Our chairs, being his patents, embraced and caressed us rather than submitted to be sat upon, and there was that luxurious after-dinner atmosphere when thought runs gracefully free of the trammels of precision. And he put it to us in this way [...] as we sat and lazily admired his earnestness over this new paradox (as we thought it) and his fecundity. (1.1)
This all sounds like the 1890s intellectual version of being a couch potato: sitting around after dinner, "lazily" listening to someone else talk. (And those chairs sound awfully comfy. Can't you just picture these guys in Barcaloungers?) This all sounds pretty passive, although we should note that some of the guests do get pretty involved in the argument. This opening sets the tone, though, and the argument mostly shows that the Time Traveller's guests haven't done their homework and don't want to do any heavy thinking.
The Journalist, too, would not believe at any price, and joined the Editor in the easy work of heaping ridicule on the whole thing. (2.12)
We here at Shmoop like heaping ridicule on things, but we have to admit that making fun of something is often easier than understanding it. (The best is if you can do both at the same time.) So here, as elsewhere, the Journalist and the Editor show themselves to be lazy – they'd rather make bad jokes than work to understand what's going on.
What, unless biological science is a mass of errors, is the cause of human intelligence and vigour? Hardship and freedom: conditions under which the active, strong, and subtle survive and the weaker go to the wall. . . (4.28)
According to the Time Traveller, the Eloi have become dumb and lazy because they can survive that way. Natural selection no longer weeds out the passive; unlike in the past, you can survive perfectly well without being smart or active.
I never met people more indolent or more easily fatigued. (4.13)
The Time Traveller comes out and says that the Eloi are lazy and weak, which is something his story shows in several other ways. (For instance, they can't keep up with him when he walks far [4.21].)
Under the new conditions of perfect comfort and security, that restless energy, that with us is strength, would become weakness. (4.30)
Passivity is actually a better trait to have than its opposite according to this theory. While we often think of laziness as a bad thing, it seems there's an argument to be made here that laziness isn't good or bad; rather it either fits the environment or it doesn't. Maybe the 1890s couch potatoes have a fine thing going on there – they certainly seem to fit their environment comfortably.
At last, hot and tired, I sat down to watch the place. But I was too restless to watch long; I am too Occidental for a long vigil. (5.13)
In Wells's time, the stereotype of the East (the Orient) was that it was slower paced; people could just sit and meditate for hours. By contrast, the people of the West (the Occident) were thought to be more active and restless. So whereas the Time Traveller thinks of the Eloi as lazy, he sees himself as belonging to a group of people who aren't. (We would point out that his Western friends in the 1890s seem like pretty passive guys.)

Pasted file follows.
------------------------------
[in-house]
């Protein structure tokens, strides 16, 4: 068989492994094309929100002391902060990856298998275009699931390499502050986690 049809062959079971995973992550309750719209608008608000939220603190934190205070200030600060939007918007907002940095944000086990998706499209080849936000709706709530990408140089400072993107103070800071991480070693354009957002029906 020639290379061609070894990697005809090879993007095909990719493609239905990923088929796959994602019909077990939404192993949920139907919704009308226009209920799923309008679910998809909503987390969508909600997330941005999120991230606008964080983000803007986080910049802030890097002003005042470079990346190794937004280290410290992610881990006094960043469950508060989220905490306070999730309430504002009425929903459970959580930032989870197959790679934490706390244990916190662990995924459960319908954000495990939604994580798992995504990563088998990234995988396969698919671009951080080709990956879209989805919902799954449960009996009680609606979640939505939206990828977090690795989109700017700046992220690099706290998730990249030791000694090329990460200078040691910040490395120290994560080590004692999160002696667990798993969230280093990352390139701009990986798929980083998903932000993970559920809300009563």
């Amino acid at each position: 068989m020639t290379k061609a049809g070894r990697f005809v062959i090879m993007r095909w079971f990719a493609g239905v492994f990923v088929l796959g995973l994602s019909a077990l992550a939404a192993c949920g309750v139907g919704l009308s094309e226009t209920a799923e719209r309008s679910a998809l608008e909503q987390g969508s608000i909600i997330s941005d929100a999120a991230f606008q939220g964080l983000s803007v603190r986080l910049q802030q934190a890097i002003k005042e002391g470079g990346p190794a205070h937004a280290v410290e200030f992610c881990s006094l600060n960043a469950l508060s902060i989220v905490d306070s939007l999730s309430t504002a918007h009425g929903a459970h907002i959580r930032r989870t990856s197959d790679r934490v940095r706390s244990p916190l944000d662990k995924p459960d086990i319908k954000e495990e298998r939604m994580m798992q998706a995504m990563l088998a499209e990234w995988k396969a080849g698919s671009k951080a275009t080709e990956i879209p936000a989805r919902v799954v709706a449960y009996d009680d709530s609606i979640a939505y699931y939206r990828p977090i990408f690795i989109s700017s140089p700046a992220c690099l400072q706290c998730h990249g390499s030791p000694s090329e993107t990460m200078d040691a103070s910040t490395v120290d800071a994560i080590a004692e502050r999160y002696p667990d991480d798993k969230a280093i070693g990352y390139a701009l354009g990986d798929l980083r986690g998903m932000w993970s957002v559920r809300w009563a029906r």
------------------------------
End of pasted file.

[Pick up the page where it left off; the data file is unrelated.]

I understood now what all the beauty of the Over-world people covered. Very pleasant was their day, as pleasant as the day of the cattle in the field. Like the cattle, they knew of no enemies and provided against no needs. And their end was the same. (10.1)
Passivity is often thought of as a negative emotion, and sometimes an animal one. (Cows are passive. Sheep are passive. Maybe chickens are passive?) The Time Traveller's comparison of the Eloi to animals reminds us that their passiveness makes them less than human. But aren't some of the dinner guests pretty passive too? What is Wells saying about the future of the elite?
It was a round thing, the size of a football perhaps, [...] and it was hopping fitfully about. (11.12)
While the novel presents several examples of passivity, there are some hints that maybe there's more activity than the Time Traveller sees. For instance, on the apparently "desolate beach" at the end, the Time Traveller does notice that there's something still living and moving. This may be a lot less life than there was, but it's life nonetheless.
At last, some time before I stopped, the sun, red and very large, halted motionless upon the horizon, a vast dome glowing with a dull heat, and now and then suffering a momentary extinction. [...] The earth had come to rest with one face to the sun, even as in our own time the moon faces the earth. (11.2)
Passivity isn't just a personal or a cultural issue in the future; it's also a cosmic one. Here the earth has slowed down in its rotation and eventually stopped turning. Presumably, if he went far enough into the future, the Time Traveller would come to an utterly still, cold universe, where all the stars had died. So, passivity, at its extreme, seems related to death.
The Dinner Guests
The Editor stood up with a sigh. "What a pity it is you're not a writer of stories!" he said.
"I'm hanged if it isn't a quarter to one," said the Journalist. "How shall we get home?" (12.16)
After hearing the Time Traveller's story, the Editor and the Journalist are the first to reject it and the first to bring everyone's attention back to their day-to-day concerns. It's certainly easier to deal with the problem of getting home than the future of the human species. This is mental passivity – these two would rather take the easy way out and avoid any serious, difficult thinking.